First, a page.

The investigations into Trump are piling up. Now, the House Judiciary Committee is going to look into Trump's ceaseless attacks on the courts, the press, and more.
Thanks to the Republicans controlling both the House and Senate for the last two years, Trump's threatening, bullying behavior has gone largely unchecked.
But now that the Democrats run the House, the investigations are coming fast and furious. Trump isn't going to like this latest one: a wide-ranging look at his attacks on the DOJ, FBI, the courts, and the media. Though it hasn't been officially announced, it looks like the House Judiciary Committee, chaired by Rep. Jerry Nadler (D-NY), will be helming the investigation.
An unnamed official spoke to Bloomberg and said that the committee is concerned with whether Trump's continued attacks undermine the rule of law. The rule of law is, essentially, a principle that everyone — including the President — is required to follow the law and that laws must be applied in a neutral and fair fashion.
In some ways, this doesn't seem like a particularly difficult investigation. Trump attacks all of those institutions regularly and very publicly. He routinely tweets that the FBI is corrupt, accuses them of colluding with the Democrats, and approvingly quotes people that think the FBI tried to steer the election to Hillary Clinton.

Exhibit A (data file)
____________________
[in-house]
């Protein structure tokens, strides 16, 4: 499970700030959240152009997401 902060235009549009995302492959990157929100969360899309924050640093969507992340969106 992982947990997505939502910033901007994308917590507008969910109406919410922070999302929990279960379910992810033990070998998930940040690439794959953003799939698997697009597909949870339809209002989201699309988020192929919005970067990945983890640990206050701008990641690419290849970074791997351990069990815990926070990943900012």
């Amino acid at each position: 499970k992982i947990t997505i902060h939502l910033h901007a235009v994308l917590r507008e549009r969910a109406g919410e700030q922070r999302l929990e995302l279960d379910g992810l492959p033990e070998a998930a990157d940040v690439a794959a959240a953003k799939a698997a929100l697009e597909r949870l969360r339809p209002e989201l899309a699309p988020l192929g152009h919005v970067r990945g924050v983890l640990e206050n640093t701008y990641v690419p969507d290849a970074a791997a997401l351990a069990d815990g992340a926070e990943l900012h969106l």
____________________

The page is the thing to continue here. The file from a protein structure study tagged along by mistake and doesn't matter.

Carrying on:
Of course, his attacks on the courts pre-dated his election. While running for office, he attacked U.S. District Judge Gonzalo P. Curiel from California. He asserted that Curiel wouldn't be fair in ruling on the class action lawsuit against Trump's scammy "University" because Curiel is Mexican. Setting aside the breathtaking racism in that statement, his claim ignores the fact that Curiel is actually from Indiana.
Since being elected, Trump has continued berating the courts whenever they issue a decision he doesn't like.
Trump's viciousness toward the press knows no bounds. He regularly tweets about "fake news" and calls the press the enemy of the people. He saves his real bile, though, for his rallies. In June 2018, four reporters and a sales assistant for a paper in Maryland were gunned down, but Trump didn't even make it 24 hours before advertising a rally as a chance to connect with Trump without "the filter of the fake news media."
In October 2018, after CNN was targeted by attempted bombings, Trump went in front of a Wisconsin audience and slammed the media for the tone of their stories.
Trump said nothing when one of his supporters physically assaulted a BBC cameraman nor when rally attendees scream at CNN's Jim Acosta.
There's no set witness list yet for the House Judiciary investigation, but no matter what, this isn't going to be a comfortable process for Trump.
Published with permission of The American Independent Foundation.